The amount of workplace stress in UK universities and colleges is more prevalent than five years ago, according to research.
A survey by MarshallACM, found that 75% of respondents said stress has increased, yet only 25% of line managers know the legal implications of the Health & Safety Executive’s new guidance on stress, leaving gaping holes in supporting staff effectively – as well as plenty of room for legal backlash.
MarshallACM’s chief executive, David Marshall, said; “Universities and colleges may have measures in place to support staff when they actually become stressed, but few seem to have educated managers on looking for the signs of stress and understanding their duty of care to staff.
“If proactive measures are taken, they can counter the causes of stress rather than offering counselling within employee
assistance programmes afterwards. It’s all about reducing the cause of the problem, rather than trying to stick a plaster on afterwards. This is important from an employee perspective because once someone is affected by stress then it stays with them a long time. From a employer’s perspective, stress levels can reduce productivity and in extreme cases can cause costly and discrediting legal claims.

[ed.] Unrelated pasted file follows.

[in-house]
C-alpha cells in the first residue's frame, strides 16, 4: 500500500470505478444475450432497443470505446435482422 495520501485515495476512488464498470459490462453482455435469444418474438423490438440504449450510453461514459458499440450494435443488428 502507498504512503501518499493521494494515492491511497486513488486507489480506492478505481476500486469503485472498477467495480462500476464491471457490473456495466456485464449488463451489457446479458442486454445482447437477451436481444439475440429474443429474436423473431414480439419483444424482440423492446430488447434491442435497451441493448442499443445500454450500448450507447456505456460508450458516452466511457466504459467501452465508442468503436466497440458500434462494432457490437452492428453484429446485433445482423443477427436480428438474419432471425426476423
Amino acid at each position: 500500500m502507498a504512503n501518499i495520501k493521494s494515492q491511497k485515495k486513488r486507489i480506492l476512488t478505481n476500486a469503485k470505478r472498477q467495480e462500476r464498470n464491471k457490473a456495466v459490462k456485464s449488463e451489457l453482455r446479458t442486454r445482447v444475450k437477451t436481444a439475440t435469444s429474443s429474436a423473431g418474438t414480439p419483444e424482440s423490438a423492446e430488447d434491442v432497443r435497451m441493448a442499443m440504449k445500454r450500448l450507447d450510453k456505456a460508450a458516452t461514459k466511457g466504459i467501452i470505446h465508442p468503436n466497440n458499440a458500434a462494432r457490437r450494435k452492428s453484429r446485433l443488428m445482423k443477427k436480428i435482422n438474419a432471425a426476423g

Chief causes of stress were ‘factors intrinsic to job’ 17%, ‘culture and structure’ 21%, lack of career progress’ 10%, ‘relationships’ 14% and ‘work life balance’ 10%. Individuals commented that intrinsic factors include an increase in student numbers and quality initiatives. Some added extrinsic factors, such as funding issues, requirements from external bodies and poor planning or undue consideration when tasks are given.
Sixty-four percent of establishments have programmes in place to combat stress, but only 7% were in place for all staff. Twenty-five percent of programmes in place, seen as the most relevant, were about policies.
Marshall ACM delivers a managed e-learning service to over 140 organisations across the public and private sector in the UK and Republic of Ireland.